2016 Alcuin Book Design winners display, Comics panel

          Since 1981, the Alcuin Society has sponsored the oldest competition recognizing fine book design in the country, the Alcuin Society Awards for Excellence in Book Design in Canada. Every year, The Alcuin Society generously donates a selection of the annual award winners to SFU Library’s Special Collections & Rare Books Division. The Alcuin Society Collection is part of our larger Book History Collection. On display is a selection of award winners from the following categories:

          • Children
          • Comics
          • Pictorial
          • Poetry
          • Prose Illustrated
          • Reference

          2016 exhibits: Komagata Maru documents; Wordsworth Country; Charles Olson

          Komagata Maru documents on display in Special Collections (May 2016)

          Passengers aboard the Komagata Maru, Vancouver 1914 (VPL 6226)
          Passengers aboard the Komagata Maru, Vancouver 1914 (VPL 6226)

          On May 18, 2016, Prime Minister Justin Trudeau delivered a statement of apology for the Komagata Maru incident in the House of Commons.

          On May 23, 1914, a crowded ship from Hong Kong carrying 376 passengers, most being immigrants from Punjab, British India, arrived in Vancouver's Burrard Inlet on the west coast of the Dominion of Canada. The passengers, all British subjects, were challenging the Continuous Passage regulation, which stated that immigrants must "come from the country of their birth, or citizenship, by a continuous journey and on through tickets purchased before leaving the country of their birth, or citizenship." The regulation had been brought into force in 1908 in an effort to curb Indian immigration to Canada. As a result, the Komagata Maru was denied docking by the authorities and only twenty returning residents, and the ship's doctor and his family were eventually granted admission to Canada. Following a two month stalemate, the ship was escorted out of the harbour by the Canadian military on July 23, 1914 and forced to sail back to Budge-Budge, India where nineteen of the passengers were killed by gunfire upon disembarking and many others imprisoned.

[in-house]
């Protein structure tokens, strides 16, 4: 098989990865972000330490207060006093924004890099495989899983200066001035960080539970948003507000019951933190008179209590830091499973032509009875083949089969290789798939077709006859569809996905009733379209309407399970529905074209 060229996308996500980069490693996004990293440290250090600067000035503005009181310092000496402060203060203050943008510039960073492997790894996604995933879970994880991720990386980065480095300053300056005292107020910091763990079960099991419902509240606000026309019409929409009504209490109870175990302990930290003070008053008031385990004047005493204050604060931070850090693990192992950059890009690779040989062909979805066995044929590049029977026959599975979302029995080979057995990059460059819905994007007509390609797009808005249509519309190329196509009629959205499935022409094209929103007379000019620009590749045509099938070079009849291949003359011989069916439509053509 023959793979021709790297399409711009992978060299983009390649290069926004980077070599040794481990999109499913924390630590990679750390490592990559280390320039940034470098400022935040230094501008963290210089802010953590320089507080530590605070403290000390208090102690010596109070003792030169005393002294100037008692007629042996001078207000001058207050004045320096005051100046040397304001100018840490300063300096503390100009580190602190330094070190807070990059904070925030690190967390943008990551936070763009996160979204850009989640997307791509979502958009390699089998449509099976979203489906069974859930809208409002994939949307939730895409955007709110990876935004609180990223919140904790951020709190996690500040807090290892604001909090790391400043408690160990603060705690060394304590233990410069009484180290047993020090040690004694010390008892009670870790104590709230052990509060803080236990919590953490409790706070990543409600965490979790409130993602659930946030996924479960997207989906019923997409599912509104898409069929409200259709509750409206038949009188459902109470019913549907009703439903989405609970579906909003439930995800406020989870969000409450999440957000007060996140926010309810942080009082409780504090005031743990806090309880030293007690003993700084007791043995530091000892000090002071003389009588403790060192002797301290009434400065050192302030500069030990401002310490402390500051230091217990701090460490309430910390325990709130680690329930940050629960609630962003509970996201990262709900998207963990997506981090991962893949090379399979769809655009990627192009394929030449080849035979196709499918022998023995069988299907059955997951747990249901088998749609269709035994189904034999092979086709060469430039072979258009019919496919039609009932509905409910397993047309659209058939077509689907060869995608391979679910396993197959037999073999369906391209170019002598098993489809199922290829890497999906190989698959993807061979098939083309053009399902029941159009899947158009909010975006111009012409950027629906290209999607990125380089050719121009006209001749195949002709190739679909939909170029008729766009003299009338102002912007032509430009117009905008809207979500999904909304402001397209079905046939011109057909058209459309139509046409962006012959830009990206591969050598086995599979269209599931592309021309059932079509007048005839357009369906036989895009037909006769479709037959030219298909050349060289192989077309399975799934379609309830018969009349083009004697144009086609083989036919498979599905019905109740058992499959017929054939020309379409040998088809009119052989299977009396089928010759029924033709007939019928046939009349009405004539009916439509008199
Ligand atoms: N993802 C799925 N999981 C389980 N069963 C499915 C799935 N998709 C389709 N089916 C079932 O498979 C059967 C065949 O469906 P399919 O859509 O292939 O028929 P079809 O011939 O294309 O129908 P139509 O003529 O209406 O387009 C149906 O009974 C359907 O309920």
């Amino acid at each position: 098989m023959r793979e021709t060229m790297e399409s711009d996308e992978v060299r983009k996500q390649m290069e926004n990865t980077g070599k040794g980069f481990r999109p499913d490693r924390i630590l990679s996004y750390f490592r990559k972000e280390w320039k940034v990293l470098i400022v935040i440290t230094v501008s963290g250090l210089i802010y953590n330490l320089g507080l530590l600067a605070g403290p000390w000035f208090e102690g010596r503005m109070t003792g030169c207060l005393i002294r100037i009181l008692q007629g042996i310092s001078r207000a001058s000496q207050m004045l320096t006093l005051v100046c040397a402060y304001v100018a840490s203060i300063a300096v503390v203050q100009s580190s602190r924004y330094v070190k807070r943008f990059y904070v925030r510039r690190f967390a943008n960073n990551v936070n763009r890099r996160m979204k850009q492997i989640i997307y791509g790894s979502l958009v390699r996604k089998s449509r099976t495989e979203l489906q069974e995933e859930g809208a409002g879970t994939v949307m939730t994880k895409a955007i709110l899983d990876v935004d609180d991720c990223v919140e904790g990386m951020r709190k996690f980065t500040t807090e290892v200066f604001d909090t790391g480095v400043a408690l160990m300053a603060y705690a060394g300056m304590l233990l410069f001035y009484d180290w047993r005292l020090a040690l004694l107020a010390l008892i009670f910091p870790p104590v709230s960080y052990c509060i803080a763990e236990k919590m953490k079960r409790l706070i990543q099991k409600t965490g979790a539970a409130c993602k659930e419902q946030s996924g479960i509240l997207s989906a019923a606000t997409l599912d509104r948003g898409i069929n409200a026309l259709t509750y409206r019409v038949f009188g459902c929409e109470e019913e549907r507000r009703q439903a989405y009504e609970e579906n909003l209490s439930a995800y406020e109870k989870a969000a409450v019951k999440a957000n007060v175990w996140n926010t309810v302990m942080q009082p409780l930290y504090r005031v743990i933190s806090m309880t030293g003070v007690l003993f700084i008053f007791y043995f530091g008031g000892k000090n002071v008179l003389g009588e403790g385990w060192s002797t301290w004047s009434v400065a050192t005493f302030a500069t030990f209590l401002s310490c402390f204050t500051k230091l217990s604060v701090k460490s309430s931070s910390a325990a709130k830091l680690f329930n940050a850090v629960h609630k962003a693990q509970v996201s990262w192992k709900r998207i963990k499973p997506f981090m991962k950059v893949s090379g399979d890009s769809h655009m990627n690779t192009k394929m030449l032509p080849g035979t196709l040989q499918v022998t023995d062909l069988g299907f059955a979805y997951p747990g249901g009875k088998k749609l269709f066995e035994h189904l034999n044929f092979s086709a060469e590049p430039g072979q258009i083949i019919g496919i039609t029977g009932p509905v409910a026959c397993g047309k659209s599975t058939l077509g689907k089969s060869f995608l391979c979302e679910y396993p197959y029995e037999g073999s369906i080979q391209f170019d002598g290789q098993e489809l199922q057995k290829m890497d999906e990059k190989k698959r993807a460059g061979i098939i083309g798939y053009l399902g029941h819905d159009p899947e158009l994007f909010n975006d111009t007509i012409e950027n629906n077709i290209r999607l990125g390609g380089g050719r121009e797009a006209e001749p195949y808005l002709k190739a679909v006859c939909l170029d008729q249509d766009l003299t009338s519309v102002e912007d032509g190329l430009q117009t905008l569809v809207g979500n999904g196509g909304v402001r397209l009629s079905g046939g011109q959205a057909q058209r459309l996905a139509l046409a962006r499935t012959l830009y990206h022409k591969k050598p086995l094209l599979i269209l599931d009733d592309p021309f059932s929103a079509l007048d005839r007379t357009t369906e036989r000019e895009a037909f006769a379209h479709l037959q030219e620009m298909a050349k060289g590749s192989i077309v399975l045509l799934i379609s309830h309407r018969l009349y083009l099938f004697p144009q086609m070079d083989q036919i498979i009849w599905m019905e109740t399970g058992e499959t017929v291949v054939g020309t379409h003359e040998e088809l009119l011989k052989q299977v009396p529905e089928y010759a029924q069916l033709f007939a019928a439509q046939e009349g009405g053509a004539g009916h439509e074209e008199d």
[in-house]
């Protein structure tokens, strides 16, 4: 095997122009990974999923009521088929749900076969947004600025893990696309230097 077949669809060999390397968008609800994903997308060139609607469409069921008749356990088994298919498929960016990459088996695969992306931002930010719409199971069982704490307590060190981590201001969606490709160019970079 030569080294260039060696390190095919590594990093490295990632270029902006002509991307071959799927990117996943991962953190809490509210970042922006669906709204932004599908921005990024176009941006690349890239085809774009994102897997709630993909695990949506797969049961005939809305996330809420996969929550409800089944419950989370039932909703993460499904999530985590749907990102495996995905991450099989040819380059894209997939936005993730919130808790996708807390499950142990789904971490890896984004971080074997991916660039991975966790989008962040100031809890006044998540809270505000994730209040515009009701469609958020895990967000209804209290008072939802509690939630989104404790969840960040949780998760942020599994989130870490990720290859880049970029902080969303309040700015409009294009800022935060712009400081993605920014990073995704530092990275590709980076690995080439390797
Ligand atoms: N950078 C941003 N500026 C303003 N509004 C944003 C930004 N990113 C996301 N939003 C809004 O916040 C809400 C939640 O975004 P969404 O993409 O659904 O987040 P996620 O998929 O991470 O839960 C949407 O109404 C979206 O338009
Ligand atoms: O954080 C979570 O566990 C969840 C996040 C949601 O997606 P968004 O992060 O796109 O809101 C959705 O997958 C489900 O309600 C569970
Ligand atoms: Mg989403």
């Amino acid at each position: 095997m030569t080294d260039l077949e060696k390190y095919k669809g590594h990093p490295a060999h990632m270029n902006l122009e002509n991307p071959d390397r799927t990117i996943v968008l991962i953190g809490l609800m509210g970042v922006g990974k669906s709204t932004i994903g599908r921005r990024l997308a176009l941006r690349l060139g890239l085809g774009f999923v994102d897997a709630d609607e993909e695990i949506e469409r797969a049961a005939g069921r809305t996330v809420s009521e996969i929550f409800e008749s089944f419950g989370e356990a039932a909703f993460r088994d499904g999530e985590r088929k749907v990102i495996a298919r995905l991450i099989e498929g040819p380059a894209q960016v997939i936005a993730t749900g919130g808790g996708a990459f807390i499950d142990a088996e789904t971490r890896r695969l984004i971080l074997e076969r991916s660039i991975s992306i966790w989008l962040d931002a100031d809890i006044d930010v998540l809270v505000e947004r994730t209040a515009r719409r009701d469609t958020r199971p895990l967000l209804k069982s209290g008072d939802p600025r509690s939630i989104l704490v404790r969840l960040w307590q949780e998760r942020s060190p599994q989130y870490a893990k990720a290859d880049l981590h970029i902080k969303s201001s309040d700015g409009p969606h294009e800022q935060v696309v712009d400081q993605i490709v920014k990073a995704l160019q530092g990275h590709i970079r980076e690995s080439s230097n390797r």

Arjan Singh Brar
            Arjan Singh Brar

            In 2014, nearly 100 years after the Komagata Maru incident, Mr. Amarjit Singh Brar and his family donated to Simon Fraser University Library, Special Collections and Rare Books a suitcase full of his father’s documents, scrapbooks, diaries, photographs and other unique items chronicling the history of South Asians in Vancouver from the time of the Komagata Maru. Arjan Singh Brar originally came to Canada in 1926. An active member of the pioneer South Asian Canadian community, he held numerous roles with the Khalsa Diwan Society at Vancouver’s first Sikh Temple located at 1866 West Second Avenue, and was at the centre of the religious, political, economic and social life of the community.

            The Arjan Singh Brar Collection contains many original records documenting the Komagata Maru incident from the local South Asian community and others' perspectives, several of which will be on display at Special Collections from May 16 to May 18. These include:

            • Arjan Singh Brar’s diary. Started in the 1920’s, it documents the history of the community beginning in 1904 and ending in 1947. A significant highlight of the diary is its account of the Komagata Maru episode from a South Asian perspective – recorded chronologically is the community’s response to the ship’s arrival, including the activities of the Shore Committee, and events leading to the ship’s eventual departure
            • An alternate version of the official Komagata Maru passenger list, written in Punjabi
            • Letters from J. Edward Bird, the attorney for the Komagata Maru passengers, to the Khalsa Diwan Society of Vancouver concerning Bird’s correspondence with Gurdit Singh and his son Balwant Singh
            • Scrapbooks filled with newspaper clippings documenting early South Asian history in Vancouver, in particular the Komagata Maru incident

            To learn more about the Komagata Maru incident and to view related material visit the SFU Library's website Komagata Maru: Continuing the Journey.

            Page 19 of diary documenting events during the Komagata Maru incident
            Page 19 of diary documenting events during the Komagata Maru incident
            A selection of items from the Arjan Singh Brar Collection
            A selection of items from the Arjan Singh Brar Collection


            Visit the "Wordsworth Country: The English Lake District and the Pacific Northwest" Exhibition (June to October 2016)

            Two engravings of Lake District landscapes

            This joint exhibition with the Wordsworth Trust celebrates the 50th Anniversary of Simon Fraser University and is inspired by the Lake District as a renowned cultural heritage site and popular tourist destination.